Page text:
--- Side rant: did you know there are legitimate recovery centers for video game addicts? It's called "reSTART" and applies to the general "net addiction". Really?! I get the video game addiction. That makes sense. But one of their slogans reads "Social Media: Update less, connect more" - that's an addiction I'll never understand. Sure, people love taking their selfies, "checking in" whenever they go to a bathroom, and adding filters to everything they see, touch, and eat - but it can't be nearly as serious as a video game addict....can it? (Ironically, they have 8 social media sharing buttons next to this slogan; talk about adding fuel to the fire.) I looked up the myths and facts from a more established recovery center to compare the ideas of addiction. Some of the stuff from reSTARTs internet addiction page was way over my head, like this line from one of their research papers:

"We investigated the morphology of the brain in adolescents with IAD (N = 18) using an optimized voxel-based morphometry (VBM) technique, and studied the white matter fractional anisotropy (FA) changes using the diffusion tensor imaging (DTI) method, linking these brain structural measures to the duration of IAD.[font=Open Sans] "[/font]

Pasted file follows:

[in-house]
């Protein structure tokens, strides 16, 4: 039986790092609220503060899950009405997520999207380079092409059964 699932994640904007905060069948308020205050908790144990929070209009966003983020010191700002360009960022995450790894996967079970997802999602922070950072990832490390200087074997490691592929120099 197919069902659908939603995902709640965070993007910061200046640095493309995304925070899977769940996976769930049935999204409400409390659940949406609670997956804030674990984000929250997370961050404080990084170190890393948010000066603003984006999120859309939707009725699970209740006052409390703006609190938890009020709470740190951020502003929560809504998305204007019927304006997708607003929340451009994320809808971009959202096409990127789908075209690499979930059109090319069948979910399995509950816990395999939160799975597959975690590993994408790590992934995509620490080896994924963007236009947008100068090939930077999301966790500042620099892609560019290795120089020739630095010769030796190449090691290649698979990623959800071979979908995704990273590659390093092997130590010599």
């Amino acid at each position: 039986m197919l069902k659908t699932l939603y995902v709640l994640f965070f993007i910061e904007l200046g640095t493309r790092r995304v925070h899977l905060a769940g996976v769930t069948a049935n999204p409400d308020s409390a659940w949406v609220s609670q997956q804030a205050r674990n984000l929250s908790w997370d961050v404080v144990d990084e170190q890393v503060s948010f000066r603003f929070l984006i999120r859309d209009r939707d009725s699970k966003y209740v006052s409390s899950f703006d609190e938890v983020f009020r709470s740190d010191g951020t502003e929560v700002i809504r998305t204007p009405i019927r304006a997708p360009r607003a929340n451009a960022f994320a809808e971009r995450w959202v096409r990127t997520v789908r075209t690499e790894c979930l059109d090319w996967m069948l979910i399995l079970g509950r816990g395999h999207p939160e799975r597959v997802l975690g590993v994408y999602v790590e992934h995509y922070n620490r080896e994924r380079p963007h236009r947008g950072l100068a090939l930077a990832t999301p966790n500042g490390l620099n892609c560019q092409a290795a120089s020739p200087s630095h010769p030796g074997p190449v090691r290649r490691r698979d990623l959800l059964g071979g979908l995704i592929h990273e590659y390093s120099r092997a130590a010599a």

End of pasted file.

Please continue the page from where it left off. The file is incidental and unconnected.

Mmm...voxel-based morphometry...because the 16-yr old addict who reads this is going to think "aha! that's exactly what I've been experiencing..."

On the same page reads something a little more digestible:

"Resarch scientists discovered a correlation between parts of the brain related to social perception and a person's number of Facebook friends."

Isn't that just plain old common sense? Holy crap people actually think number of friends, karma, and other social metrics impact how they're perceived? ...

(And yes, they misspelled "research")

The point I'm actually trying to make is this site is poorly executed. Their "internet addiction" page is literally just a collage of research findings that make either overly obvious conclusions or illegible conclusions. There's nothing about their treatment process or how they actually differentiate true addiction from false addiction. Some other links/pages on the site are slightly better fitting, but seem like someone copy pasta'd a wikipedia article. Their signs and symptoms page is just a 10 bullet list of things like "changes in sleep patterns" or "depression". Really? I don't even think there's much use looking for their ideas of addiction because if I somehow managed to find something coherent it would just read "net addiction is when you're addicted to the net." 

--- end side rant.

Reflecting on all the games I've played over the years, I still think Halo 2 matchmaking had the greatest OM experience - better than Quake, UT, and COD. I should have never stopped playing Halo 2, maybe it's time to spark up that nostalgia. 

Thanks for reading!
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About kenshin89one of us since 3:09 PM on 05.12.2014

Systems: pc (xbox has the red rings of death)

Addictions: anime, coffee, staring at walls

Hobbies: learning how to code, draw comics, playing Go/Wei-Qi, making beer

Age: 23